The Null Device

Je n'aime le macdoh; c'est gauche

Dragged kicking and screaming into the world of time-squeezed Anglocapitalist efficiency, the French have been taking to McDonalds in droves. Well, someone in France has, with the chain making more money in France than in Britain and reporting record profits. The funny thing is, it's never any French person anyone has actually met; all interviewed profess an existential disgust of le macdoh.
“No,” says Magali. “It is not. A croque is something ... beautiful. But thees is ... my god.” Correction. Magali is not appalled. This is something deeper than appalled. This is existential.
Magali doesn't eat in McDonald's. In fact, she says, she doesn't know anybody who eats in McDonald's. Stop any Frenchman on the street - and we stop plenty - and he will shrug and snarl and say that he doesn't eat in McDonald's, either.
Going into an actual McDonalds didn't help the reporters find an actual French person who will admit to liking what McDonalds has to offer:
At the next table a family are eating together. “We're only in here because we're in a rush,” says the father, much like a husband explaining a mistress to his incredulous wife. “It's not normal. We would never eat in McDonald's usually.” He says that he is from Montreal, anyway, and that we may refer to him only as Mr X. The rest of the family stay silent, and munch, and blush.
The French embrace of fast food has led to a steep rise in obesity rates in France, with some speculating that French culture's unpreparedness for such gastronomic habits may hit France especially hard:
French obesity rates have rocketed in recent years. According to estimates, 11 per cent of the French are obese and 40 per cent are overweight. This is better than the UK or the US, but it grows by about 5 per cent every year. One thinks of those previously untouched indigenous tribes that manage to wipe themselves out in a generation after being introduced to booze. The French are failing to eat in moderation. For a culture that prides itself on its waistline, this is a difficult failing to accept.
The boom in fast food in France isn't all McDonalds, though; indigenous fast food concepts are appearing as well:
In recent years, at least in Paris, there has been a boom in fast-food eateries of the sort described above. The pioneer in this respect is a newish chain called Cojean. It was set up in 2001 by Alain Cojean, who had spent the previous 15 years working in research and development for - yes - McDonald's. Cojean is a very different beast.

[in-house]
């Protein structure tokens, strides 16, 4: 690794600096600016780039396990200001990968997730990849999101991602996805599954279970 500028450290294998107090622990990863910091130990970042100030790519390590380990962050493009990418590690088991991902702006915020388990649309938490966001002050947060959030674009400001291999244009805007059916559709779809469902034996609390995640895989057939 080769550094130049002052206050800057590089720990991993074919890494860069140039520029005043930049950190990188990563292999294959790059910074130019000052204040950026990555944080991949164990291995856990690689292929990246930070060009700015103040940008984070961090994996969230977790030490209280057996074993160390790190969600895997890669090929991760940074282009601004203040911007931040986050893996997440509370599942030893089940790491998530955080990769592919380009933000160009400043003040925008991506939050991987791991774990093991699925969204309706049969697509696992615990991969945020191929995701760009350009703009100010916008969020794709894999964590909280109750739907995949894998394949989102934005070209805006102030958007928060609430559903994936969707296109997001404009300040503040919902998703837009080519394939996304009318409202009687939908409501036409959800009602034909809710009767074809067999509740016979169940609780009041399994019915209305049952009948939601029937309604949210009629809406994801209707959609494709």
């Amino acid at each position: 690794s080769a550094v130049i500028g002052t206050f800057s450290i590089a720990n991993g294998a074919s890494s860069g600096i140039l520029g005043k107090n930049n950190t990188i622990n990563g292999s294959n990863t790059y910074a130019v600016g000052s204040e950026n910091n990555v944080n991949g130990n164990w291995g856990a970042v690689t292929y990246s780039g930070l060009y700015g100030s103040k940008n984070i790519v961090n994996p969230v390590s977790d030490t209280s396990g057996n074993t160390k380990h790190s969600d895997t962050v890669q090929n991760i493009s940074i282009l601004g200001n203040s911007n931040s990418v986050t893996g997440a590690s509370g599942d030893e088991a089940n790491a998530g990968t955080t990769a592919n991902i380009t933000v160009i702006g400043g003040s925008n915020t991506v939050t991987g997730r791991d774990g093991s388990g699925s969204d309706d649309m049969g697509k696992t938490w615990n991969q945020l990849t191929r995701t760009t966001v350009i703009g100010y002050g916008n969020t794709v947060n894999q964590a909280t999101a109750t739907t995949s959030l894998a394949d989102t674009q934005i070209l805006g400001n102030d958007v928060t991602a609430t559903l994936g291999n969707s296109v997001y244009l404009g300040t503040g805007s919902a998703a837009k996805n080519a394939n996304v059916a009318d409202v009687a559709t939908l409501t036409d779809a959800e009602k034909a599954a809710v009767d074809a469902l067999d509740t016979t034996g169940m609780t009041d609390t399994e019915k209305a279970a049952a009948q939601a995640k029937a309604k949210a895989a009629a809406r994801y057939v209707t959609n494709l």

We visit the branch across the road from the Louvre. Cool and airy, it is tastefully converted from an elaborately corniced patisserie. It sells fresh salads, proper coffee and sandwiches that are resolutely not triangular. We pick a ham and melon salad with noodles and rocket. The melon tastes as if it has just fallen from a tree, and the ham just scraped from a happy pig. There is a surprise bit of jagged plastic lurking in the middle, true enough, but we are not in McDonald's so we have no urge to sue. It just adds to the sense of handmade authenticity.
During my recent visits to Paris, I've also noticed a lot of takeaway sushi places. (The Rue de la Verrerie in the Marais is particularly full of them.) These places have plastic boxes of nigiri and sashimi sitting on shelves in chillers, much as in many other global cities; from my experience, the sushi, whilst nothing fancy, is typically of a high standard. So for me, fast food in Paris has typically meant sushi.

There are 5 comments on "Je n'aime le macdoh; c'est gauche":

Posted by: unixdj Wed Aug 20 10:40:18 2008

You forgot the link:

As a furriner, I'd like to ask your clarification on this part:

"...none of the many diners we meet bothers to mention what, for a Brit, is the most striking French culinary fact of all: they don't pay for their lunch. Their employer does."

Why is it striking? Don't British companies ever subsidize lunches for their employees?

Posted by: acb Wed Aug 20 10:49:38 2008

OK, link fixed.

AFAIK, British employees buy their own lunches, much as they buy their own rail tickets to work. Subsidised lunches (or, rather, having part of the employee package as vouchers usable only for food) would be seen as intolerable Eurosocialist dirigism, and completely at odds with the Anglo-Saxon way of life.

Posted by: Greg Thu Aug 21 00:32:34 2008

Employers paying for lunch?! Where do I sign? I've never seen this in 25 years of working in Australia, public, private and uni.

Posted by: datakid Thu Aug 21 01:10:33 2008

+1 greg

Posted by: steve Thu Aug 21 07:14:25 2008

The restaurant tickets are brilliant, a small booklet of coupons redeemable at most restaurants...

McDo's in France is much of a muchness to everywhere else, tastes about the same. I've not come across much of a stigma about eating McDo's other than the idea that it's preferable not to eat utter crap whenever possible. The real surprise though is KFC. The few times I've had it here I've been a bit surprised at the taste and quality of the chicken when compared to elsewhere... very odd... Having said that, given the choice I'd much sooner grab a few bits and pieces at the supermarket than patronise either of these fine establishments...

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